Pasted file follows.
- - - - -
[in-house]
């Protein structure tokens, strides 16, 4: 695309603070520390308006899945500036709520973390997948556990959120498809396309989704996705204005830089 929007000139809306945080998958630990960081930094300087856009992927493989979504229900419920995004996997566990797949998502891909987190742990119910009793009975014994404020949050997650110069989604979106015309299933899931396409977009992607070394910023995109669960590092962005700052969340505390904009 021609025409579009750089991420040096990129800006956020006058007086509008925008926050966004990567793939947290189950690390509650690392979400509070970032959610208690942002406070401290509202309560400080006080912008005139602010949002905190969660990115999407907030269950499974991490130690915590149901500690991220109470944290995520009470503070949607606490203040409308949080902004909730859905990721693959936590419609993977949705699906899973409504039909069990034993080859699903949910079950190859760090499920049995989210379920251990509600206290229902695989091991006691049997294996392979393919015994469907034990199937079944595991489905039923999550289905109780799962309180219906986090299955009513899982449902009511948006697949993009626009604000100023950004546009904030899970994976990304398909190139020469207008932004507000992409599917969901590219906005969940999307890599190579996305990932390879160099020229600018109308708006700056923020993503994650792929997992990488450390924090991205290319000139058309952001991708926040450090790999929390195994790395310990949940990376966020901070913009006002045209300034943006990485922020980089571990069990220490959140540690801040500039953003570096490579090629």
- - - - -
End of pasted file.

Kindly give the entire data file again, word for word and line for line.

[in-house]
């Protein structure tokens, strides 16, 4: 695309603070520390308006899945500036709520973390997948556990959120498809396309989704996705204005830089 929007000139809306945080998958630990960081930094300087856009992927493989979504229900419920995004996997566990797949998502891909987190742990119910009793009975014994404020949050997650110069989604979106015309299933899931396409977009992607070394910023995109669960590092962005700052969340505390904009 021609025409579009750089991420040096990129800006956020006058007086509008925008926050966004990567793939947290189950690390509650690392979400509070970032959610208690942002406070401290509202309560400080006080912008005139602010949002905190969660990115999407907030269950499974991490130690915590149901500690991220109470944290995520009470503070949607606490203040409308949080902004909730859905990721693959936590419609993977949705699906899973409504039909069990034993080859699903949910079950190859760090499920049995989210379920251990509600206290229902695989091991006691049997294996392979393919015994469907034990199937079944595991489905039923999550289905109780799962309180219906986090299955009513899982449902009511948006697949993009626009604000100023950004546009904030899970994976990304398909190139020469207008932004507000992409599917969901590219906005969940999307890599190579996305990932390879160099020229600018109308708006700056923020993503994650792929997992990488450390924090991205290319000139058309952001991708926040450090790999929390195994790395310990949940990376966020901070913009006002045209300034943006990485922020980089571990069990220490959140540690801040500039953003570096490579090629």